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  5. #20
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    I think part of the issue with Steph’s death, and with how much it fed into the “Didio hates her” storyline was that, due to scheduling issues, her death almost got immediately overshadowed by the death of Jack Drake in Identity Crisis.

    I mean, wasn’t the “funny” thing about that one-two punch the fact that Steph had *just* been kicked out of the Robin identity in time for Tim to be Robin in Identity Crisis *just* in time to have his dad killed? And then Geoff Johns went and used his Teen Titans run to have Tim shook up and mourning Jack’s death, before the escalation toward Infinite Crisis kind of closed the window for mourning opportunities for Steph’s sake... in part because Tim then lost Conner... and his stepmom... and then Bart...

    Like, in a weird way, you could tell just how strong the character shield was around the Robin Identity, because of how vicious Didio’s shotgun spread of character deaths was around Tim, not to mention the entire city of Bludhaven as well (right around the time Didio was trying to gun down Dick as well and had to get held back by Johns and co.)

    However...

    ...One of the very few gems that emerged from War Games directly, that I think maybe deserves a spin-off conversation in this thread, was the Batgirl/Robin crossover in Bludhaven. Not because the plot was stellar - the main conflict was mostly just relying on a big gotcha with a stuffed Blockbuster - but because of the scenes between Cass and Tim, particularly the scene where they just sit by each other and awkwardly drink coffee before discussing their differences.

    That stuff was always the strength of this era.

    Like...

    Cass and Tim sharing coffee and mutually mourning Steph’s death and discussing how Tim doesn’t want to be Batman and Cass does...

    ... Dick and Tim running along the tops of moving trains while blindfolded, with Tim trying to throw off Dick’s confidence by sprinting Steph’s pregnancy on him...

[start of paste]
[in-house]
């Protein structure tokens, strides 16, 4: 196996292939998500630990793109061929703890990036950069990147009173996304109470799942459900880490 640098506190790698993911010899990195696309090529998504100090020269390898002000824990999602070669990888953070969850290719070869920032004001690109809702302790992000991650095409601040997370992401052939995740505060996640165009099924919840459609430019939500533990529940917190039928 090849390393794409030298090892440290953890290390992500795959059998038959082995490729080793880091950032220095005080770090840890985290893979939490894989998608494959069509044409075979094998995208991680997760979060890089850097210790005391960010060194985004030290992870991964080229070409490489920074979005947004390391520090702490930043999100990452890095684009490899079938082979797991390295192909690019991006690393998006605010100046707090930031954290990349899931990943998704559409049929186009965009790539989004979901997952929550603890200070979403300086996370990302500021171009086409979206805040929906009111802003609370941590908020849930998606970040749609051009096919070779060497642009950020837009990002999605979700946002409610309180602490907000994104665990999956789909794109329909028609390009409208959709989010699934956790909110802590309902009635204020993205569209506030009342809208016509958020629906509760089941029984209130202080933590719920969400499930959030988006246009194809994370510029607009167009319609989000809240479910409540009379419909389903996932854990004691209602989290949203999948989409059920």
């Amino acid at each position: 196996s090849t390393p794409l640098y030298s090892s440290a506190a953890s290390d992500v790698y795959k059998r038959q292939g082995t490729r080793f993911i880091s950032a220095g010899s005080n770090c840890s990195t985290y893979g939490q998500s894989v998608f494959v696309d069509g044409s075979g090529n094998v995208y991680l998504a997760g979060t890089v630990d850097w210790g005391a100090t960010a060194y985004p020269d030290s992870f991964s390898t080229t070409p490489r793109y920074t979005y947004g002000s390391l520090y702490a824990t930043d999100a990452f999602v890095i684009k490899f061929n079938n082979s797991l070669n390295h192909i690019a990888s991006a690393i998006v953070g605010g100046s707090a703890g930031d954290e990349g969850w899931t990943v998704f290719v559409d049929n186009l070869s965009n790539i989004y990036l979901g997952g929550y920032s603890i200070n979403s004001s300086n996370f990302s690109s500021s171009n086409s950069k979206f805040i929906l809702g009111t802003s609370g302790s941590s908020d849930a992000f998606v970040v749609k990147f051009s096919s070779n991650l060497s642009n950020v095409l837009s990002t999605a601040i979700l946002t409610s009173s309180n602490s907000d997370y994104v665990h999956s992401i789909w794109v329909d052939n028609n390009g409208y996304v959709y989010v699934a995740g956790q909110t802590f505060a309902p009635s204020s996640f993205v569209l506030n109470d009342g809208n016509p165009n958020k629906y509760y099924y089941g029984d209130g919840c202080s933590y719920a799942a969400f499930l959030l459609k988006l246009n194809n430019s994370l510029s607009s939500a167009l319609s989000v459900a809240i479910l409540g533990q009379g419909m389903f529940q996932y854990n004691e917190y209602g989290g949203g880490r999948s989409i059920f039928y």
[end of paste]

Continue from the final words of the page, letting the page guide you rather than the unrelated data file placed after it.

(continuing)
...Steph and Cass teaming up and figuring out that as bad as Steph’s childhood was, Cass’s was worse, and sharing a laugh over how Steph can’t get even that over Cass...

    ...Dick getting patched up by Babs in the Clocktower after regaining control of Blackhate, and their tension spilling over into a make-out session before Petit and Huntress break it up...

    ...Bruce unmasking himself in Gordon’s backyard to try and get back agordon”s trust, but Gordon insists on a serious talk about their issues instead...

    ...Bane popping open a beer and lounging back while trolling Batman with how he totally could fight him now, and Batman reminding him that Luthor is giving Bane Santa Prisca, so why pick a fight?...

    ...Steph becoming Damian’s babysitter and big sister...

    ...Dini figuring out how to write Catwoman and Batman in a way that took Jeph Loeb and others’ approach and making it more refined...

    ...ALL THAT STUFF.

    Seriously, that was the kind of characterization gold that could redeem bad plot conflict.
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  6. #21
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    Quote Originally Posted by godisawesome View Post
    I think part of the issue with Steph’s death, and with how much it fed into the “Didio hates her” storyline was that, due to scheduling issues, her death almost got immediately overshadowed by the death of Jack Drake in Identity Crisis.

    I mean, wasn’t the “funny” thing about that one-two punch the fact that Steph had *just* been kicked out of the Robin identity in time for Tim to be Robin in Identity Crisis *just* in time to have his dad killed? And then Geoff Johns went and used his Teen Titans run to have Tim shook up and mourning Jack’s death, before the escalation toward Infinite Crisis kind of closed the window for mourning opportunities for Steph’s sake... in part because Tim then lost Conner... and his stepmom... and then Bart...